The College of Health Sciences of the University of Ghana (UG) opened its fourth biennial conference in Accra yesterday with a call on the general public not to be complacent in adhering to precautionary measures against COVID-19.
The three-day meeting on the theme: “COVID-19 pandemic to date: the uncertain path ahead,” had in attendance policy actors, university faculty, health practitioners, research institutions, development partners, researchers and civil society, to explore new knowledge that could contribute to the growth of Ghana’s health sector.
Managing Director of Promasidor Ghana Limited, Festus Tettey, in a keynote address, commended government for strides made in combating the COVID-19 epidemic following Ghana’s first cases in March 2020.
Consequently, he said, the country had seen a rebound of socio-economic life giving room for people to think the pandemic was “normal and therefore we no longer need to be vigilant.”
“Permit me to counter that with a small dose of reality. Data from the Ghana Health Service website states that we have had a total of 168,580 COVID-19 infections as of end of August 2022 of which 1,459 have died.
“If we remember that these individuals could still have been alive, but for the pandemic, you would agree that even one preventable death is one too many.”
Mr Tettey said the future was still uncertain as regards the COVID-19 pandemic citing a statement issued by the World Health Organisation (WHO) recently which warned of more dangerous variants of the disease.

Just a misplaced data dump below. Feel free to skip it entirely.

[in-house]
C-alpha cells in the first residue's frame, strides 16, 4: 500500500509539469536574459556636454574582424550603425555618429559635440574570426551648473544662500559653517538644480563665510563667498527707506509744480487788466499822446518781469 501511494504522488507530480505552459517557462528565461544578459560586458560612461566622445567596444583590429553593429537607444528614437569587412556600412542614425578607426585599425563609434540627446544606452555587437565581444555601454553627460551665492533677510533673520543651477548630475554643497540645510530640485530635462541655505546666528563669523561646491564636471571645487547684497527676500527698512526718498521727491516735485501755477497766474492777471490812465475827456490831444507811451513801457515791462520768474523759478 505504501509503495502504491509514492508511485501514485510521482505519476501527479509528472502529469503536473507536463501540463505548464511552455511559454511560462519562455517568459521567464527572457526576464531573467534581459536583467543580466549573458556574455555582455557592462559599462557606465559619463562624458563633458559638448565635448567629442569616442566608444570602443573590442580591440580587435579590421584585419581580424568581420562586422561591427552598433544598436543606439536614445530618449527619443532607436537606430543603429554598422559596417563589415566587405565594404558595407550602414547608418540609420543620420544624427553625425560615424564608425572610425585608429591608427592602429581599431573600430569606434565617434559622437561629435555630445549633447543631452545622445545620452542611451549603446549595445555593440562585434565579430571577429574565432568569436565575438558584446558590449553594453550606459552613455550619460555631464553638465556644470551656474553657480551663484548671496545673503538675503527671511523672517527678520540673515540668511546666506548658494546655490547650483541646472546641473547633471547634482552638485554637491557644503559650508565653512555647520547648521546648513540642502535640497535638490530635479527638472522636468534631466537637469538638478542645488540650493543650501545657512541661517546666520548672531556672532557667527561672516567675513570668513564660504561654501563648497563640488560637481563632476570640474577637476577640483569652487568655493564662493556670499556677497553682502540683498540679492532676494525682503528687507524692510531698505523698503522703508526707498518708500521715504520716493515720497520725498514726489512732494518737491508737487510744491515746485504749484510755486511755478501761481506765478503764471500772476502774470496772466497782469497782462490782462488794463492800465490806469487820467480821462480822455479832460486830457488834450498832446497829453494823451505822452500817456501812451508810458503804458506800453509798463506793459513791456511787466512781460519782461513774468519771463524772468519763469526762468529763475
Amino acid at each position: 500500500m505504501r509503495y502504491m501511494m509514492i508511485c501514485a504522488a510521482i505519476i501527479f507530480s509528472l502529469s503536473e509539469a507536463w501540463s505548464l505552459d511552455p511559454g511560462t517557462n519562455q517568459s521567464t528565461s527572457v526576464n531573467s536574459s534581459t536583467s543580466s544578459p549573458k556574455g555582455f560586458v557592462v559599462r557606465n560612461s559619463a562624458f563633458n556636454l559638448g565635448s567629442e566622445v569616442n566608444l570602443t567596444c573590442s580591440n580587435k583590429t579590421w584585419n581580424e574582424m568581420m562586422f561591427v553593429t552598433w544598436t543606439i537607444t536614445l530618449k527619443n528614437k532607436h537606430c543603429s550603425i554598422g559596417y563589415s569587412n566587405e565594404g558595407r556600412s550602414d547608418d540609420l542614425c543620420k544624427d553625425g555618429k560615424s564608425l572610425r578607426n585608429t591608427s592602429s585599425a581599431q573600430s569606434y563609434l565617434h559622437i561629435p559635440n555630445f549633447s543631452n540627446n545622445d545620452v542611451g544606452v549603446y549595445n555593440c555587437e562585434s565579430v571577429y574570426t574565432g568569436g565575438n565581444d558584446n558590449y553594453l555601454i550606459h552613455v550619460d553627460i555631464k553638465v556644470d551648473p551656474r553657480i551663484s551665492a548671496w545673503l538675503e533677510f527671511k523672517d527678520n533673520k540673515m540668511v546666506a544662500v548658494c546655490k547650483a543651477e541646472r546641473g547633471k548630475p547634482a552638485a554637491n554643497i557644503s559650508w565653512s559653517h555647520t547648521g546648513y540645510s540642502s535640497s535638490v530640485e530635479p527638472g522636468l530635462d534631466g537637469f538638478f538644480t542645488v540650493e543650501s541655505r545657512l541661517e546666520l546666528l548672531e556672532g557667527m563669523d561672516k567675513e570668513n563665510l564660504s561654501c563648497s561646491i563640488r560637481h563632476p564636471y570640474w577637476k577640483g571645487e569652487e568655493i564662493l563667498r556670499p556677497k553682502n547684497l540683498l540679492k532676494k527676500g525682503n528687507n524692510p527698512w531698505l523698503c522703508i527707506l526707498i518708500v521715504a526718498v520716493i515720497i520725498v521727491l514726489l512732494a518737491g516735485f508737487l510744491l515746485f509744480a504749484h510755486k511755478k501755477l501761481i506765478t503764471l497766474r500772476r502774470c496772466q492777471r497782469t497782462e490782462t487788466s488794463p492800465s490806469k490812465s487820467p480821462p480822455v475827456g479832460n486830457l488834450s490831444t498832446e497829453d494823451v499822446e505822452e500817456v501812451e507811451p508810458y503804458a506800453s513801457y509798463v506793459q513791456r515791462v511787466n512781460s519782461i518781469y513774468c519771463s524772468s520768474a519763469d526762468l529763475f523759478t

“This comes on top of other viral disease outbreaks such as Monkeypox and all these support the assertion that the path ahead is uncertain.
I believe it is possible to slow down or prevent the spread of COVID-19 and any new disease we may encounter but the onus is on each and every one of us to take personal responsibility moving forward,” he advised.
The Pro-Vice Chancellor, Research, Innovation and Development at the University, Professor Felix Asante said UG was poised to position itself as an “African institution of choice for collaborative research and industry partnership.”
To this end, he said the university was reviewing its current areas of research to that which promotes innovation towards addressing global challenges and breed a next generation of highly impactful scientists and researchers.
“So for example, malaria research will have to be broadened to include pandemics such as COVID-19 and non-communicable diseases (NCDs) and another area we are considering is the use of artificial intelligence.”
Prof. Asante assured that the university would continue to provide the enabling environment to conduct high quality research to address the needs of the country.
BY ABIGAIL ANNOH